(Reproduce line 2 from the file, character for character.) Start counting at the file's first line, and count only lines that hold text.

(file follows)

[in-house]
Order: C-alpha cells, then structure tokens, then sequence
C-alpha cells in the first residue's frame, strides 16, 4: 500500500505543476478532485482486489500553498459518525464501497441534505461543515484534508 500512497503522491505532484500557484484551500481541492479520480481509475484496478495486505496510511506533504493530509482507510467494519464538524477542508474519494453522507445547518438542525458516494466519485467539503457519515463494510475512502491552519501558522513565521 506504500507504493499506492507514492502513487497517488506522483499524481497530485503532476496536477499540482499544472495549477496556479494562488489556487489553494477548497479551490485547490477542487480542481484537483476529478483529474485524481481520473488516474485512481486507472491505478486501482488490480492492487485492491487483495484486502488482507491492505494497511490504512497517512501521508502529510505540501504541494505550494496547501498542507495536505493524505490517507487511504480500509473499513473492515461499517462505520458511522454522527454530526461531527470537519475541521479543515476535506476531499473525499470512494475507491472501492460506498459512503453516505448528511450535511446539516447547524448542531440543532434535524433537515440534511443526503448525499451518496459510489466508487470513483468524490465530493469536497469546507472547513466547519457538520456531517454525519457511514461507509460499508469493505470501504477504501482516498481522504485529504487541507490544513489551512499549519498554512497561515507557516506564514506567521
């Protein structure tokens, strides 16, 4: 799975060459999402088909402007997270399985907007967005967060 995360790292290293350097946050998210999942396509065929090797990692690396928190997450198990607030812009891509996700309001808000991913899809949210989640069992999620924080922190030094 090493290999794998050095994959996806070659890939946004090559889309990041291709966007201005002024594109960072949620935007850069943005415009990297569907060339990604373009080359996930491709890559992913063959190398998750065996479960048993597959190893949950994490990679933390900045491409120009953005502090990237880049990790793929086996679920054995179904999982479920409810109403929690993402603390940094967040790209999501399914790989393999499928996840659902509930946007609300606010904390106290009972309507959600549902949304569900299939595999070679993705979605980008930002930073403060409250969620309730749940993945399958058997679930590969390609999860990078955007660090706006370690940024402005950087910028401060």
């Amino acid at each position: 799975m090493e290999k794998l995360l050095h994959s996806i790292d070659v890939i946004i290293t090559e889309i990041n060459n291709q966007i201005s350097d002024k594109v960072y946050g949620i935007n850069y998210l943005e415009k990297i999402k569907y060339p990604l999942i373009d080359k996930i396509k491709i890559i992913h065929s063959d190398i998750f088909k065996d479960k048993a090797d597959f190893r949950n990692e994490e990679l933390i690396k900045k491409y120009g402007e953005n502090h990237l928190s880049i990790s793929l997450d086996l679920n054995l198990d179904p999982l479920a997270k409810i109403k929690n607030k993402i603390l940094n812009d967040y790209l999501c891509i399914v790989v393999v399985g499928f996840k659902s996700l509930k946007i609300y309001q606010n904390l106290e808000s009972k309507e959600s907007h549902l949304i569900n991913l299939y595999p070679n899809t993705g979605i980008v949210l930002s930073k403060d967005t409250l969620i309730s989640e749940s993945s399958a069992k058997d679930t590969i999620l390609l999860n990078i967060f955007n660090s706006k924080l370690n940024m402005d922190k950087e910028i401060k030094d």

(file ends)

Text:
Order: C-alpha cells, then structure tokens, then sequence